Wednesday, March 13, 2013

A New Season


Winter is gradually winding down and training is ramping up. After snowshoe racing season I'm feeling in a good place to hit the trails this year. Actually, I'm hitting the roads too - running two half marathons this spring, sandwiched around the Bear Mountain 50 Miler in May.

Spring coming up means my Mom is soon facing a serious medical procedure, which is going to be a test for her and for my entire family. In May she is undergoing a stem cell transplant for multiple myeloma, which she was diagnosed with a few days before Christmas. When someone you love is hurting, you feel some of their pain in a way, almost like it is radiating from the ache in your heart. Maybe this is part of the reason I am increasingly throwing myself into running right now. It could just be I'm simply trying to distract myself, but partly I want to make myself hurt with my Mom. It makes no sense, and it is likely presumptuous or patronizing or some other unintended thing, but I can't help it. Because pushing myself feels better than doing nothing. Because not being able to do anything is the hardest part of all. I just wish it could somehow unburden some of her own - real - struggles. The good news is my Mom is a lot tougher than I am, and the better news is that she and my Dad and her medical team can, and have been, doing a lot. Mom has been taking great care of herself and responding very well to treatment, and my Dad is part-super-hero/part-angel looking after her better than ten normal people could.

Sometimes running teaches me about life, and sometimes in return life teaches me about running. When a race is going well, it is all so easy to just keep chugging happily along. But when things fall apart and get too tough, I used to say it's just a game and ask what's the point anyway and sometimes even quit. I've come to realize that there doesn't have to really be a point except to appreciate each day, or each mile. If we're truly lucky, that's what we get. It is enough, and I'm grateful.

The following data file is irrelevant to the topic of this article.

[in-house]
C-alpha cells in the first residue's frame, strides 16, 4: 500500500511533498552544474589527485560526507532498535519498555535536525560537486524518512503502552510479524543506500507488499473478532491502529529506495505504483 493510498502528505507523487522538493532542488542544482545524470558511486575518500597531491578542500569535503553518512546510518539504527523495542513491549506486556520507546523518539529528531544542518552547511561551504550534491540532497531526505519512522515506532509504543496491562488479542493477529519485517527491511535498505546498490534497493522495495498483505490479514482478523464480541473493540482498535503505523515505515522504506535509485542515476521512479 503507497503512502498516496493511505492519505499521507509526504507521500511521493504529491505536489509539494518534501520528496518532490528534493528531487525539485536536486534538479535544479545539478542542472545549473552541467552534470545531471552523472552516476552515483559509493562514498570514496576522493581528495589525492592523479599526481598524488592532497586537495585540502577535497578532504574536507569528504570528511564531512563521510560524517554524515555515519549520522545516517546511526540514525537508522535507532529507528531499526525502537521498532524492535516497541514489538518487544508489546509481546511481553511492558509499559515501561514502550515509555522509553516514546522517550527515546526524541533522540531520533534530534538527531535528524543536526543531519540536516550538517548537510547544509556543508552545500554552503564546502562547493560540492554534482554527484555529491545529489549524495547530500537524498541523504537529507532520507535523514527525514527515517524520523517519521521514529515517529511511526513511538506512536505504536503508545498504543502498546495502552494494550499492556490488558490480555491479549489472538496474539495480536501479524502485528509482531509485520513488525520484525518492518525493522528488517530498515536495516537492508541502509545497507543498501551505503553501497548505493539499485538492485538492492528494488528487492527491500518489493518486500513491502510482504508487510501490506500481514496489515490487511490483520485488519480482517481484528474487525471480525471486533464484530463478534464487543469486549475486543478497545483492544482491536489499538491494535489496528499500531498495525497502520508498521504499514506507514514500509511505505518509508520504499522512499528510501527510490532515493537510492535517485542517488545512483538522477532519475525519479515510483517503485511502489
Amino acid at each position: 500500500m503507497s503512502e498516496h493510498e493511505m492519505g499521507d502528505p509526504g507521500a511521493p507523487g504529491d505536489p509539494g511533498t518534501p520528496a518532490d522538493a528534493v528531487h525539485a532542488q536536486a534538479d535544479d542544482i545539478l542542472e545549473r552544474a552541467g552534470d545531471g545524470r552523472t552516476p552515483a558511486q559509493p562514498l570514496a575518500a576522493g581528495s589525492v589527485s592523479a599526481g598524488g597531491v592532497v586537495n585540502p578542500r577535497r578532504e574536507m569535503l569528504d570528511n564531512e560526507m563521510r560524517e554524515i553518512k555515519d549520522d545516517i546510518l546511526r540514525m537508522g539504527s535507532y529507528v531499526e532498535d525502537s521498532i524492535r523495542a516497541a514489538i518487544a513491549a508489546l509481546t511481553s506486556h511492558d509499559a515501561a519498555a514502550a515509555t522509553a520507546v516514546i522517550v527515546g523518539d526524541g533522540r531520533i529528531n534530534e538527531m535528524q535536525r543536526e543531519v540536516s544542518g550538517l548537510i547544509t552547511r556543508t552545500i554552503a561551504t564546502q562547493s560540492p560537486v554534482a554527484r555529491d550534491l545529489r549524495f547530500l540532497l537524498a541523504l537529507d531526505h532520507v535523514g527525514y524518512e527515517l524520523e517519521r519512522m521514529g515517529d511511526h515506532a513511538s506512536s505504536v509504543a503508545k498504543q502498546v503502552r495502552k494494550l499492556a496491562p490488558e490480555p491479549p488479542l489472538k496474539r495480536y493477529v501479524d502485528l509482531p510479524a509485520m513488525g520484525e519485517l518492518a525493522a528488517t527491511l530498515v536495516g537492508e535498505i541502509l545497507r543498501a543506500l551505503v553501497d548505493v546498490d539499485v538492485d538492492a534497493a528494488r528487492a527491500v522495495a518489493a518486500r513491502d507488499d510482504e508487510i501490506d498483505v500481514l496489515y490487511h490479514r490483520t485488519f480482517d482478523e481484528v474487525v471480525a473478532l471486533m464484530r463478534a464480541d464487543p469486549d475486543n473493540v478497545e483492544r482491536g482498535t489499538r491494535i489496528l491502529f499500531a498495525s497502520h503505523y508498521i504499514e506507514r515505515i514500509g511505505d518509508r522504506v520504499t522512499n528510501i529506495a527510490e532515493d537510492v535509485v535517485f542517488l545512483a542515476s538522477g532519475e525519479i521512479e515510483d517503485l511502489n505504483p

7 comments:

Derrick said...

Judy has shown tremendous strength, and I'm sure will continue to battle this hard. She and Peter are both doing all the right things, which is comforting to know.

Buttons said...

Oh Sara this is truly beautiful heartfelt piece. I know we talked a little about this and it is true, believe. Could you give your Mom and your Super Hero Dad a hug for me if they don't mind. Keep running Sara do whatever makes you feel and get through this thing that you have no control over. It is going to be fine I just know it. Hug B

Jarn (Teags) said...

I don't think it is presumptuous. It's sort of like trying to share the experience, perhaps. You're not, I know, but having a parent ill is frightening and can be very isolating, so a way to be with them - I'm not being particularly eloquent here, but it does make sense to me.

slowrunner said...

hay sara, great post. not sure if you've been following him, but my friend dave went through this exact procedure last september. and now - he has registered for pyp 25k in april. just goes to show the power of positive attitude and strength for recovery! hope this helps!

*big monster hugs*

Steve Maybury said...

Hope everything goes well for your mom and for you too in your races. I have mixed feelings when I think of your accomplishments, happy that you and Derrick are doing so well, and sad that I cannot run and train with you any more. Later this year I will be having a hip replacement and the doctor tells me that will end my running. I'll only be able to bike and walk. Stay healthy and best wishes to you both.

Sue said...

Sara I'm so sorry to hear about your mom's diagnosis. I found running to be the escape I needed when dealing with both my parents serious illnesses. Having been thru these difficult times it's taught me to cherish every day and to live each one to the fullest.

Sara said...

Thanks so much everyone.

Steve, sorry to hear about your hip. Hope everything goes well and you can enjoy staying active and part of races in other ways.